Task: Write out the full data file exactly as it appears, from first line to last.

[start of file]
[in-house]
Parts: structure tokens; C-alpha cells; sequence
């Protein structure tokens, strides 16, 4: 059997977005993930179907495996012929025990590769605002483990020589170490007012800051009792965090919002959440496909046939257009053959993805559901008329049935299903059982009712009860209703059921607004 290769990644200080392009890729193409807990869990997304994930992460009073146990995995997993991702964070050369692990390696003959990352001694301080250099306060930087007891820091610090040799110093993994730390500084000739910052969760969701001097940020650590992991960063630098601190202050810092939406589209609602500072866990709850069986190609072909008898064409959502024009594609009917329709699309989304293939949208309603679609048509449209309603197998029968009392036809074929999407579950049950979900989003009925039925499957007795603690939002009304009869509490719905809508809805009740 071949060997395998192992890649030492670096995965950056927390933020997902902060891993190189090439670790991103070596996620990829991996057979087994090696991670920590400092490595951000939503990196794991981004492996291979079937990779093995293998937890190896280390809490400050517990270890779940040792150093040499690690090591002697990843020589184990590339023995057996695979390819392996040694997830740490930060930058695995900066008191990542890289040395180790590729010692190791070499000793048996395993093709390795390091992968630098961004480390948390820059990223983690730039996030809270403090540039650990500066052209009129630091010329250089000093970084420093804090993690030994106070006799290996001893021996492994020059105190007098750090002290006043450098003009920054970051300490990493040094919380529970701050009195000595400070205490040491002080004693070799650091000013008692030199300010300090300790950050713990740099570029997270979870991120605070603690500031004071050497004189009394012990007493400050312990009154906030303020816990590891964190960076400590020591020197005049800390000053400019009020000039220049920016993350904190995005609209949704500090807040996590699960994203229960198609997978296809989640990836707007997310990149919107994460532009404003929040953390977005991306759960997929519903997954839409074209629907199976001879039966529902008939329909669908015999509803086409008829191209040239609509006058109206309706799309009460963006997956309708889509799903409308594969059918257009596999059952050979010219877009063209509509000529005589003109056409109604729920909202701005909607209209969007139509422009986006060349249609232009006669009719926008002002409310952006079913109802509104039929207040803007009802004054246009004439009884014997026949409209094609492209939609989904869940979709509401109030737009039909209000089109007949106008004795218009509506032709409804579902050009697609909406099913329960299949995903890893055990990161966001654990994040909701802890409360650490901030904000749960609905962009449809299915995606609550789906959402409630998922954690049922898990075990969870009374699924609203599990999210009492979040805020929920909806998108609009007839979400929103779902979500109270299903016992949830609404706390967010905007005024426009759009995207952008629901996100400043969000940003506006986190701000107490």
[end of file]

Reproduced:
[in-house]
Parts: structure tokens; C-alpha cells; sequence
């Protein structure tokens, strides 16, 4: 059997977005993930179907495996012929025990590769605002483990020589170490007012800051009792965090919002959440496909046939257009053959993805559901008329049935299903059982009712009860209703059921607004 290769990644200080392009890729193409807990869990997304994930992460009073146990995995997993991702964070050369692990390696003959990352001694301080250099306060930087007891820091610090040799110093993994730390500084000739910052969760969701001097940020650590992991960063630098601190202050810092939406589209609602500072866990709850069986190609072909008898064409959502024009594609009917329709699309989304293939949208309603679609048509449209309603197998029968009392036809074929999407579950049950979900989003009925039925499957007795603690939002009304009869509490719905809508809805009740 071949060997395998192992890649030492670096995965950056927390933020997902902060891993190189090439670790991103070596996620990829991996057979087994090696991670920590400092490595951000939503990196794991981004492996291979079937990779093995293998937890190896280390809490400050517990270890779940040792150093040499690690090591002697990843020589184990590339023995057996695979390819392996040694997830740490930060930058695995900066008191990542890289040395180790590729010692190791070499000793048996395993093709390795390091992968630098961004480390948390820059990223983690730039996030809270403090540039650990500066052209009129630091010329250089000093970084420093804090993690030994106070006799290996001893021996492994020059105190007098750090002290006043450098003009920054970051300490990493040094919380529970701050009195000595400070205490040491002080004693070799650091000013008692030199300010300090300790950050713990740099570029997270979870991120605070603690500031004071050497004189009394012990007493400050312990009154906030303020816990590891964190960076400590020591020197005049800390000053400019009020000039220049920016993350904190995005609209949704500090807040996590699960994203229960198609997978296809989640990836707007997310990149919107994460532009404003929040953390977005991306759960997929519903997954839409074209629907199976001879039966529902008939329909669908015999509803086409008829191209040239609509006058109206309706799309009460963006997956309708889509799903409308594969059918257009596999059952050979010219877009063209509509000529005589003109056409109604729920909202701005909607209209969007139509422009986006060349249609232009006669009719926008002002409310952006079913109802509104039929207040803007009802004054246009004439009884014997026949409209094609492209939609989904869940979709509401109030737009039909209000089109007949106008004795218009509506032709409804579902050009697609909406099913329960299949995903890893055990990161966001654990994040909701802890409360650490901030904000749960609905962009449809299915995606609550789906959402409630998922954690049922898990075990969870009374699924609203599990999210009492979040805020929920909806998108609009007839979400929103779902979500109270299903016992949830609404706390967010905007005024426009759009995207952008629901996100400043969000940003506006986190701000107490």